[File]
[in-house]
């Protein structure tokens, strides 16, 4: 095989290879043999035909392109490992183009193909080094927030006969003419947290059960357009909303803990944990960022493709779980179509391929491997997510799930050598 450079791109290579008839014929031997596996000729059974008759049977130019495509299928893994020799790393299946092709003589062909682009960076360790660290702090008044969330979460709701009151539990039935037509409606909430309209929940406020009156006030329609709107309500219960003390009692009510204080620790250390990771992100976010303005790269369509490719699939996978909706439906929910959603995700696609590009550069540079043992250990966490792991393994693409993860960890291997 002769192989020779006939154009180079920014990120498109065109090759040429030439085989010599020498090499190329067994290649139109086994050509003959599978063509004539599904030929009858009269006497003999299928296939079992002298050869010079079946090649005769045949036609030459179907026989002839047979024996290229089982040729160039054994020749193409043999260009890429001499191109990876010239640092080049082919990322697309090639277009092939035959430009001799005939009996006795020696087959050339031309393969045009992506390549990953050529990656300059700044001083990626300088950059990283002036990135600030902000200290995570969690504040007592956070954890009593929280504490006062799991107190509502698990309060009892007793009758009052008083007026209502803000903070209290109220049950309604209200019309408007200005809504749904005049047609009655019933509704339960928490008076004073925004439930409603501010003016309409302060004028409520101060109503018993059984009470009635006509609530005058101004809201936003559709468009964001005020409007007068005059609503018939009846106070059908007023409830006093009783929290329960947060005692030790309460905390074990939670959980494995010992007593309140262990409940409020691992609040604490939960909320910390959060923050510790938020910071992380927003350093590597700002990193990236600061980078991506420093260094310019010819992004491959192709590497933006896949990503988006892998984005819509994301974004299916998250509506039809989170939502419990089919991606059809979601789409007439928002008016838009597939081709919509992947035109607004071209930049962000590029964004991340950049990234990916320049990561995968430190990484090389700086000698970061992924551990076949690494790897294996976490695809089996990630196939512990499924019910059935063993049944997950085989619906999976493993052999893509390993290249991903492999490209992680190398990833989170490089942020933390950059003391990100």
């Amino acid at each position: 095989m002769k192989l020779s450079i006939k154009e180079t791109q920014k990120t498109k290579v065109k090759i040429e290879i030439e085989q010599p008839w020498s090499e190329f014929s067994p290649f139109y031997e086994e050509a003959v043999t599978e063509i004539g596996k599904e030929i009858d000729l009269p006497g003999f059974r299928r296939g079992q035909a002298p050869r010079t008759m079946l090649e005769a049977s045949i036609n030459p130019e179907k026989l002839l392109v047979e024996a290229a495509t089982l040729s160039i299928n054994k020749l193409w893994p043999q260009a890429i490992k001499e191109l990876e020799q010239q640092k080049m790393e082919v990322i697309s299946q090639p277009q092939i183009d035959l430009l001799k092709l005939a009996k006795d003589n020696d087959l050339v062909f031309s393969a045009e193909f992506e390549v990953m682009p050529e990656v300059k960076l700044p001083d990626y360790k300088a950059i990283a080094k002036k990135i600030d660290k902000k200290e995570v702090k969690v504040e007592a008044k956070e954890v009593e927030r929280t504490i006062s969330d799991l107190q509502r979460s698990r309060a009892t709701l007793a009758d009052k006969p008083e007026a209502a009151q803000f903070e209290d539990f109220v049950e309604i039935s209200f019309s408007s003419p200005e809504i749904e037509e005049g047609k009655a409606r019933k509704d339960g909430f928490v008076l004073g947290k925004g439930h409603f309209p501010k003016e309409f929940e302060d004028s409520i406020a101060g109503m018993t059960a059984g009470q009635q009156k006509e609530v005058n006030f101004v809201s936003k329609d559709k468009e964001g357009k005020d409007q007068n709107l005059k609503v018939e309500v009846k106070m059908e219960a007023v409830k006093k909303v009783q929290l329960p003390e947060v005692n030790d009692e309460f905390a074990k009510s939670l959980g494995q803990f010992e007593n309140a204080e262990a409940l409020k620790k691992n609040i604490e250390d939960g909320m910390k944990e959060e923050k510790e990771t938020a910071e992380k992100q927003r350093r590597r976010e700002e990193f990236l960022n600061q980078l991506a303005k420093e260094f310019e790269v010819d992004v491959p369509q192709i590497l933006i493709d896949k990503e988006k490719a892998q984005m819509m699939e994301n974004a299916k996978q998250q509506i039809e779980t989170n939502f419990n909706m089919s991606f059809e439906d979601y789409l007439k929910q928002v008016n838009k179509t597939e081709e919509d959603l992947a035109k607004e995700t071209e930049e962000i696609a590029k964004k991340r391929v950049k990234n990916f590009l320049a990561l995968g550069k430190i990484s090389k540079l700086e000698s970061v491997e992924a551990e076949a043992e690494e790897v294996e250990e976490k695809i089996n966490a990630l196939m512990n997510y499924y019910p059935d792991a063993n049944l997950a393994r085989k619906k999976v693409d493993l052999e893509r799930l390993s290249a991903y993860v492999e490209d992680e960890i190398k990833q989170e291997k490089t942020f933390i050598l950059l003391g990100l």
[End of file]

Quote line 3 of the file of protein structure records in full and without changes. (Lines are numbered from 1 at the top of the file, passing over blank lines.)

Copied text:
């Amino acid at each position: 095989m002769k192989l020779s450079i006939k154009e180079t791109q920014k990120t498109k290579v065109k090759i040429e290879i030439e085989q010599p008839w020498s090499e190329f014929s067994p290649f139109y031997e086994e050509a003959v043999t599978e063509i004539g596996k599904e030929i009858d000729l009269p006497g003999f059974r299928r296939g079992q035909a002298p050869r010079t008759m079946l090649e005769a049977s045949i036609n030459p130019e179907k026989l002839l392109v047979e024996a290229a495509t089982l040729s160039i299928n054994k020749l193409w893994p043999q260009a890429i490992k001499e191109l990876e020799q010239q640092k080049m790393e082919v990322i697309s299946q090639p277009q092939i183009d035959l430009l001799k092709l005939a009996k006795d003589n020696d087959l050339v062909f031309s393969a045009e193909f992506e390549v990953m682009p050529e990656v300059k960076l700044p001083d990626y360790k300088a950059i990283a080094k002036k990135i600030d660290k902000k200290e995570v702090k969690v504040e007592a008044k956070e954890v009593e927030r929280t504490i006062s969330d799991l107190q509502r979460s698990r309060a009892t709701l007793a009758d009052k006969p008083e007026a209502a009151q803000f903070e209290d539990f109220v049950e309604i039935s209200f019309s408007s003419p200005e809504i749904e037509e005049g047609k009655a409606r019933k509704d339960g909430f928490v008076l004073g947290k925004g439930h409603f309209p501010k003016e309409f929940e302060d004028s409520i406020a101060g109503m018993t059960a059984g009470q009635q009156k006509e609530v005058n006030f101004v809201s936003k329609d559709k468009e964001g357009k005020d409007q007068n709107l005059k609503v018939e309500v009846k106070m059908e219960a007023v409830k006093k909303v009783q929290l329960p003390e947060v005692n030790d009692e309460f905390a074990k009510s939670l959980g494995q803990f010992e007593n309140a204080e262990a409940l409020k620790k691992n609040i604490e250390d939960g909320m910390k944990e959060e923050k510790e990771t938020a910071e992380k992100q927003r350093r590597r976010e700002e990193f990236l960022n600061q980078l991506a303005k420093e260094f310019e790269v010819d992004v491959p369509q192709i590497l933006i493709d896949k990503e988006k490719a892998q984005m819509m699939e994301n974004a299916k996978q998250q509506i039809e779980t989170n939502f419990n909706m089919s991606f059809e439906d979601y789409l007439k929910q928002v008016n838009k179509t597939e081709e919509d959603l992947a035109k607004e995700t071209e930049e962000i696609a590029k964004k991340r391929v950049k990234n990916f590009l320049a990561l995968g550069k430190i990484s090389k540079l700086e000698s970061v491997e992924a551990e076949a043992e690494e790897v294996e250990e976490k695809i089996n966490a990630l196939m512990n997510y499924y019910p059935d792991a063993n049944l997950a393994r085989k619906k999976v693409d493993l052999e893509r799930l390993s290249a991903y993860v492999e490209d992680e960890i190398k990833q989170e291997k490089t942020f933390i050598l950059l003391g990100l």